As you look at your lists I would imagine the first one brings a smile to your face. These are things you enjoy doing and most likely are ministries for which you are especially gifted. When you are able to work in those areas of ministry you feel relaxed, refreshed, and competent. The second list probably didn't make you feel as well. You may look at these as "pay the rent" activities. You would avoid them if you could, but chances are you can't. Some things just have to be done, and if you are a solo pastor it is often up to you to do them. The third one is the real problem though. Maybe as you looked at what you wrote down for the response to my final question you nearly became ill just thinking about having to do that again. You see that activity as a waste of your time and efforts. You may feel incompetent to do it, but even if you could do it well you question whether it would be worth the effort. There just doesn't seem to be much reward for doing it.
The Pareto Principle tells us that we achieve 80 percent of our success through 20 percent of what we do. It seems to me that if we want more effective ministries we need to be doing less and focusing more on the 20 percent that is paying dividends for our efforts. What can we do about the three things on our second list, and even more importantly, how do we eliminate the one thing we identified that really has a negative impact on our ministry effectiveness?
As leaders we have two options. We can either live with the way things are and continue spending valuable time in activities that have little reward or we can address the problem and find a solution. Assuming the first option isn't appealing, what are some ways we might address the problem?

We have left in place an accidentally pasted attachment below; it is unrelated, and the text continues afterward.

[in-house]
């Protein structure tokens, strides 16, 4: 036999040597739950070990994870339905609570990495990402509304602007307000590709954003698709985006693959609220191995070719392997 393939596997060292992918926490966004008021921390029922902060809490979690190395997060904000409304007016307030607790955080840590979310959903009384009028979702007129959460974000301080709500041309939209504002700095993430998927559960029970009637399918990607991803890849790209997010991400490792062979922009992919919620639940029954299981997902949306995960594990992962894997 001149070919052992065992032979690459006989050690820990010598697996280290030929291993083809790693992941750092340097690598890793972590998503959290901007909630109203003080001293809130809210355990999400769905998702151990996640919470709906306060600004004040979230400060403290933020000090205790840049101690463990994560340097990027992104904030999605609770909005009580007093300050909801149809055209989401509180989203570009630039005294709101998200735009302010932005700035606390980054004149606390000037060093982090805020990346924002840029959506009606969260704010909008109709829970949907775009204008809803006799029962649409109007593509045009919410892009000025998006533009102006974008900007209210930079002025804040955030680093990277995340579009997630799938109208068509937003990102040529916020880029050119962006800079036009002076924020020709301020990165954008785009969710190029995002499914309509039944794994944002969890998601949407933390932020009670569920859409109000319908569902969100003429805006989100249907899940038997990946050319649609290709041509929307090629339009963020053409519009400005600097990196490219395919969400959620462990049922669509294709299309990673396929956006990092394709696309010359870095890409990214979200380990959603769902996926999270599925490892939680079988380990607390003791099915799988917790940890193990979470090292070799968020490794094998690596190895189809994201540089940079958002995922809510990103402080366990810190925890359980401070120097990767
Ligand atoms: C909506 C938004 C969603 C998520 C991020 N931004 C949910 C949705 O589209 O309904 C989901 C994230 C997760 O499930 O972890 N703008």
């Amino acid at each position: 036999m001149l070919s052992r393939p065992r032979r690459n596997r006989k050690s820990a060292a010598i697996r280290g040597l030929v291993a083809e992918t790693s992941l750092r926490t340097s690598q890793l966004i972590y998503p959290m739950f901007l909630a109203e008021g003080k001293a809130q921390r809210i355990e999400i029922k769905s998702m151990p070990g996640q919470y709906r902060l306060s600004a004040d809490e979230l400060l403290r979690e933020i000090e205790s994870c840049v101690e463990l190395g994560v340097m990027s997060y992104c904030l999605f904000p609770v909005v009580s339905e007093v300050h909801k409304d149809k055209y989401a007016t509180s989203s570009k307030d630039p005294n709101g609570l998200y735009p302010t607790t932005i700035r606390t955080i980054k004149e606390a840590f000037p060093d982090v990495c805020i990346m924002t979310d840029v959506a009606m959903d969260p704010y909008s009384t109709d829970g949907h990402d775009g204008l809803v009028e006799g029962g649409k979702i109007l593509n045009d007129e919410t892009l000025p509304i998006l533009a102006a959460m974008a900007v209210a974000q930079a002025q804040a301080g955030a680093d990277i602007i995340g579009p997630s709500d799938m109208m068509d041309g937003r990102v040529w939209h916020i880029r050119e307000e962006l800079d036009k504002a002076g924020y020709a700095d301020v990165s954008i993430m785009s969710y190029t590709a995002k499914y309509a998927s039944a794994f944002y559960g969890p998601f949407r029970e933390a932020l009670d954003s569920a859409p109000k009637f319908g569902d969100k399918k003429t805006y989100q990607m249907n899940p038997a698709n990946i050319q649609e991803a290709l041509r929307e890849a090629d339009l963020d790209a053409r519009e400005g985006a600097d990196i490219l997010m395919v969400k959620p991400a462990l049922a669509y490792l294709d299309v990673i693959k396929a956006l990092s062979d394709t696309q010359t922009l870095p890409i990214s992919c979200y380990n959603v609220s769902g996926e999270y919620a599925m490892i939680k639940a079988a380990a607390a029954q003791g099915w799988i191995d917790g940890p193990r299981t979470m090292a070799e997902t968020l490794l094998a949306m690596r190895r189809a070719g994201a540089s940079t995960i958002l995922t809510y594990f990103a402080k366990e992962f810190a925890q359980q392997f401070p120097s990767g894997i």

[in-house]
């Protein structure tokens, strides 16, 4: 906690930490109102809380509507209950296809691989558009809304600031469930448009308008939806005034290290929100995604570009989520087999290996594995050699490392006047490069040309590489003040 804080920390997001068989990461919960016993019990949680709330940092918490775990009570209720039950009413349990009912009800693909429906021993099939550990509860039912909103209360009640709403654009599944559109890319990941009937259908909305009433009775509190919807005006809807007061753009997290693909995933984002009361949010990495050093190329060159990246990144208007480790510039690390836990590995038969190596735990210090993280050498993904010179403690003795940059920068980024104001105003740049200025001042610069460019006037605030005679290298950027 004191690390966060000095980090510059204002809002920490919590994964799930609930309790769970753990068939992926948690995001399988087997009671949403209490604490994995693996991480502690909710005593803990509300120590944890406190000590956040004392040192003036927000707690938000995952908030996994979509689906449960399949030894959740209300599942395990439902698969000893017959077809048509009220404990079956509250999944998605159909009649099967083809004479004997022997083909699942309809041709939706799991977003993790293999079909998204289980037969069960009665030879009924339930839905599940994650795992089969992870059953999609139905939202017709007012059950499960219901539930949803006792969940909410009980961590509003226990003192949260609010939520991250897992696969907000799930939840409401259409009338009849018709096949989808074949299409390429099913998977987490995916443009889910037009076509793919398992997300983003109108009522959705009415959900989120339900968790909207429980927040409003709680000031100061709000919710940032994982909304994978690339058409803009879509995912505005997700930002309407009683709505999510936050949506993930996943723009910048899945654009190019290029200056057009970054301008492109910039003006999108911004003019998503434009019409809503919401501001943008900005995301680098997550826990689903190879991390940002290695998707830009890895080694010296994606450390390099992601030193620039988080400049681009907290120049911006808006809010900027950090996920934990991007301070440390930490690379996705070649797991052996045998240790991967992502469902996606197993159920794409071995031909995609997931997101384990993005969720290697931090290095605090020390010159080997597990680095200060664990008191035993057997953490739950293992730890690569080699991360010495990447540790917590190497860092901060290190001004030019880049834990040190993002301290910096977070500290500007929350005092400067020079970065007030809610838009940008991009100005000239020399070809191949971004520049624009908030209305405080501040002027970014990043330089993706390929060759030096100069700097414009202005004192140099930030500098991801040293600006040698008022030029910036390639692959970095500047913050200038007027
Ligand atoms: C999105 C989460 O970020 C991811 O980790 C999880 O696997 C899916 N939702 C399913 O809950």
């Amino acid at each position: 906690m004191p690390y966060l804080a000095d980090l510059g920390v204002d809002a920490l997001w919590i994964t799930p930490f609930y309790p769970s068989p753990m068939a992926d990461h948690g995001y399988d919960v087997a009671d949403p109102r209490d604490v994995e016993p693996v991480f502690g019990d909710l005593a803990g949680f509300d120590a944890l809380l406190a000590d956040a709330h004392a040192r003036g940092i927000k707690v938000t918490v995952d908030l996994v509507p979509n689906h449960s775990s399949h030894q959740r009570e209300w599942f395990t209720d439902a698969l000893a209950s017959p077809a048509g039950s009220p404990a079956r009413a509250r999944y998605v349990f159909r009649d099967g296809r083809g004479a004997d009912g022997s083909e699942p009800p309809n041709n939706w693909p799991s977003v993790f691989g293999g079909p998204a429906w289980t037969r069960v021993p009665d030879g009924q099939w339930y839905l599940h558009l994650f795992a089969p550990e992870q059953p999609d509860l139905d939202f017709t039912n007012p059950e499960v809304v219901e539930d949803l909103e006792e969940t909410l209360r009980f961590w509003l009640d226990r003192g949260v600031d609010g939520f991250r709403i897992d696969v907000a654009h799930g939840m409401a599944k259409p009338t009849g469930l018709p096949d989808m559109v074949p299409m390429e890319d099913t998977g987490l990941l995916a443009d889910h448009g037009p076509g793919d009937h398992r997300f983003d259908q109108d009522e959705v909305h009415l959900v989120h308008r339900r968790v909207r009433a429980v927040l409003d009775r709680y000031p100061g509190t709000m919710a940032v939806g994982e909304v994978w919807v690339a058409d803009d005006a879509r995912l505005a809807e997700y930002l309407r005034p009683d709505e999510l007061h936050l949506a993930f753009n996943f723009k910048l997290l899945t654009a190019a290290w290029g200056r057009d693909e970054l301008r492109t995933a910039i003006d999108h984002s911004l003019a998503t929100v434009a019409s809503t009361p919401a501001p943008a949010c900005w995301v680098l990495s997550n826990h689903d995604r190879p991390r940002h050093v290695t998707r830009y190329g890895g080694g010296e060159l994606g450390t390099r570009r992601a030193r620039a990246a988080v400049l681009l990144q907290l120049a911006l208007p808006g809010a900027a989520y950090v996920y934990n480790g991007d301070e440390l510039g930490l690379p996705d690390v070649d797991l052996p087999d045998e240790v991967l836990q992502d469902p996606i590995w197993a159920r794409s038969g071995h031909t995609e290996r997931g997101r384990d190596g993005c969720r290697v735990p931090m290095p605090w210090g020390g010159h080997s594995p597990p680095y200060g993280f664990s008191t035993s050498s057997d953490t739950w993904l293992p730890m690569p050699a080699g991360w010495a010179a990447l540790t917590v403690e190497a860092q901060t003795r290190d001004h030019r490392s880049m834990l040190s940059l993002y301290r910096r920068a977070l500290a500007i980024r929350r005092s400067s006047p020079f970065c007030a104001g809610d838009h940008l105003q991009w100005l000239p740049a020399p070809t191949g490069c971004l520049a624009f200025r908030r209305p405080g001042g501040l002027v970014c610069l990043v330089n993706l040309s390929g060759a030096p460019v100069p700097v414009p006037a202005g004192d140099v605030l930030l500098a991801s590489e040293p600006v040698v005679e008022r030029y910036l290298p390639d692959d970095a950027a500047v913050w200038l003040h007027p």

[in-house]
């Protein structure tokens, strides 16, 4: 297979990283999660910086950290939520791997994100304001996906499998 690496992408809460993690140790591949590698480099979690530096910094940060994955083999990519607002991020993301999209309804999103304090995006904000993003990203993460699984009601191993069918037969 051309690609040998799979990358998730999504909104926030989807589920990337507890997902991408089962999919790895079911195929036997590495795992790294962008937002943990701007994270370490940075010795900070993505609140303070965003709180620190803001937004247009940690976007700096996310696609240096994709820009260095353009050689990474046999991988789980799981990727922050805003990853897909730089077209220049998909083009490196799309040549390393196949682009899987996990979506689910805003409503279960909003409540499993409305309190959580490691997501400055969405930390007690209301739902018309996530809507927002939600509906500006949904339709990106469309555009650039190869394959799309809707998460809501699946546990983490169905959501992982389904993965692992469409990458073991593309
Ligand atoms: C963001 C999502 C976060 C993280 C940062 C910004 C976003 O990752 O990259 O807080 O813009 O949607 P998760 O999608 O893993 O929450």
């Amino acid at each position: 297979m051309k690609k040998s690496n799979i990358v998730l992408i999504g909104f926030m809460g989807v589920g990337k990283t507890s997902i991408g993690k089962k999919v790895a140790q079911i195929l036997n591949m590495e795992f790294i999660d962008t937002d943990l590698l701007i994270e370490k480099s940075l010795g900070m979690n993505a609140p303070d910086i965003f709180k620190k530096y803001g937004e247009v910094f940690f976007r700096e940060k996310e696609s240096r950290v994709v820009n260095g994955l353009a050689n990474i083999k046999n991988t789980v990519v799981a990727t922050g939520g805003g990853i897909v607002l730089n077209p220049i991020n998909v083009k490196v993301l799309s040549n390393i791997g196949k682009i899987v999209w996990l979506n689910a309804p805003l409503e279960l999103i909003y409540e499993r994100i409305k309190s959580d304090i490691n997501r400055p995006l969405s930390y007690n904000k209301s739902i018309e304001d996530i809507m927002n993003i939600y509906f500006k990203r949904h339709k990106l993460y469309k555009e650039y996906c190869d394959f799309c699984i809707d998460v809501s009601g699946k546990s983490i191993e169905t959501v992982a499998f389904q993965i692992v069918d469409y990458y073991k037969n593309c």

- Delegate. Even in a small, bivocational church everything should not be done by the pastor. If we want to be more effective in our ministries we must learn to delegate some things to other people. However, don't delegate a task to someone just so you won't have to do it any more. Instead, find someone who is more gifted in that particular type of ministry and allow them to take that on that responsibility.
- Eliminate. I find many smaller churches would like to simplify their structure and eliminate activities that are no longer effective, but they aren't sure how to do so. Within the past couple of weeks I've had this conversation with a church leadership group. I reminded them that some of the things they needed to address probably made sense twenty years ago when they began, but that doesn't mean they are still needed today. You may be able to eliminate the activity.
- Evaluate. Is there a better way to do this thing you don't enjoy doing? Could it be combined with some other activity so it did produce better results? Is this particular ministry something you really need to learn more about? Through that learning you may find out that it really is something that is important to the church and to its ministry which means you will need to put more focus on that ministry.